Compared with just 10% of the mortgage market in 2004, Wells Fargo now makes roughly one out of every three new mortgages, writes a report in the San Francisco Chronicle. And the growth in market share, the article says, is raising some red flags.
The concentration in a single market is one thing, but because it is among banking industry participants, there are even more concerns, the article asserts.
The San Francisco Chronicle Reports:
Concentration in any market is not good because it can lead to fewer choices and higher prices. But it’s of special concern in the banking industry because of its key role in the economy.
“One reason we can’t deal with Fannie and Freddie (which purchase or securitize 70 percent of new mortgages made by others) is because we are too dependent on them. We can’t shut them down without having a huge impact on the economy,” says Guy Cecala, publisher of Inside Mortgage Finance. “If you have a lender who is making 1 out of 3 mortgages, it’s the same problem. If they have an issue, how will the Fed, policymakers, the FDIC deal with them?”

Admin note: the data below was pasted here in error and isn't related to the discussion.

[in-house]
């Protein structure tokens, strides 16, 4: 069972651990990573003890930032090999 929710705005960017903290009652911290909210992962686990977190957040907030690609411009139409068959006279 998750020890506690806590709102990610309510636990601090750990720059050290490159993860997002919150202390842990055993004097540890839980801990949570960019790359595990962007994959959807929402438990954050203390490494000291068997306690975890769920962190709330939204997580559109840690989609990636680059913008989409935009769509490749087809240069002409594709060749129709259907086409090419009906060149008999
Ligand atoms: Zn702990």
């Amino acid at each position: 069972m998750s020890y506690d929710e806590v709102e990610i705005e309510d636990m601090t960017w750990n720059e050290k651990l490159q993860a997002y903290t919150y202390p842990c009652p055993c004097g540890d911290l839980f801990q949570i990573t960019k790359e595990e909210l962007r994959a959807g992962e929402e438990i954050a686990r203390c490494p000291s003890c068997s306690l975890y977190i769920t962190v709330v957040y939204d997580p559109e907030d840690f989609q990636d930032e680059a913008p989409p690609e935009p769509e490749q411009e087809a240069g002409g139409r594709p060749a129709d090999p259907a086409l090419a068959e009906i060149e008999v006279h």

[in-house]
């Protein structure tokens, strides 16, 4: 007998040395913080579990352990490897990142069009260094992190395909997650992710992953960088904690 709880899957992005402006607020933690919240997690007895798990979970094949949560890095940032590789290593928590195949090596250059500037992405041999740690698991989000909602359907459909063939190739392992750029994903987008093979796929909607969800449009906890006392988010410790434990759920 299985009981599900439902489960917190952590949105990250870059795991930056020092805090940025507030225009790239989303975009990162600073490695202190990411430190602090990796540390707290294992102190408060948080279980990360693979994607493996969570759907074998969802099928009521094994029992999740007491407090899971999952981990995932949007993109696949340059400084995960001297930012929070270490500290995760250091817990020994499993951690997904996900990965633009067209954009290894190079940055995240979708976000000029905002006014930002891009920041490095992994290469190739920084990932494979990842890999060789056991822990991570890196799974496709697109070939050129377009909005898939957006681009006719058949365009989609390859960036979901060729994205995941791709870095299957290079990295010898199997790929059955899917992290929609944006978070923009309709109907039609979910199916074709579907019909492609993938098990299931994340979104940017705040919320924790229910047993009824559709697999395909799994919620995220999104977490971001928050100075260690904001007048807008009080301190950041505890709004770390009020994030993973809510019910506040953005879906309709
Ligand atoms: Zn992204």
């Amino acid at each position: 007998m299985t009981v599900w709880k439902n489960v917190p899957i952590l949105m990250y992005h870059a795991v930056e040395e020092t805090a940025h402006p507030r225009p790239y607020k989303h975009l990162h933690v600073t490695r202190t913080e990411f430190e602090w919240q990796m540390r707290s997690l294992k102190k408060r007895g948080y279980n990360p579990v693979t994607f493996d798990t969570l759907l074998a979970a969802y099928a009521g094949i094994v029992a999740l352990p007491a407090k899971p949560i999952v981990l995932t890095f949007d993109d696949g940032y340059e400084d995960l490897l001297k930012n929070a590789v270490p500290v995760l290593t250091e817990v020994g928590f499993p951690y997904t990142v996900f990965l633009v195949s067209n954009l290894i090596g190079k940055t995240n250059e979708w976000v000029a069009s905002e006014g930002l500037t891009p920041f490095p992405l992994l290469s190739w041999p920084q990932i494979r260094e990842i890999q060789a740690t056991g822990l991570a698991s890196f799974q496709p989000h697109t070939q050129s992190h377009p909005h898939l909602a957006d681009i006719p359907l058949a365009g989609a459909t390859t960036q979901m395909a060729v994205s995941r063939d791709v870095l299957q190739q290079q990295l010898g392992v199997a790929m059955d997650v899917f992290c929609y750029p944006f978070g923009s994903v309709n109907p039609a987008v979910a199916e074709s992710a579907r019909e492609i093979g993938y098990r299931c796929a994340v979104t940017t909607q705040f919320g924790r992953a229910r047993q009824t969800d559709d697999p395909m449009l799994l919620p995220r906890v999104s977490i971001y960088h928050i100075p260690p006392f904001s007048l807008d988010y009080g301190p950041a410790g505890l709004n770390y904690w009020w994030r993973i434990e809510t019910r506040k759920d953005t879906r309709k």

Wells Fargo says it has gotten big because it serves clients well. “Our commitment to the business is long-standing,” says Wells Fargo spokeswoman Vickee Adams. “We have been able to deliver the kind of customer service that drives customers back to us.”
Others say it’s because Wells has been willing to lend while competitors have disappeared, scaled back or grown more slowly. “There have been exits and shrinkage by others, which has created a vacuum for Wells,” says banking analyst Bert Ely.
…If regulators and politicians are worried about growing concentration in the market, perhaps they should worry less about Wells Fargo and more about why other banks are not lending.
It’s not because the business is unprofitable. The difference between the yield on 10-year Treasurys and 30-year mortgages is near record highs. “Wide spreads are a powerful inducement for a lender to want to make loans,” says Keith Gumbinger, a vice president with HSH Associates.
Written by Elizabeth Ecker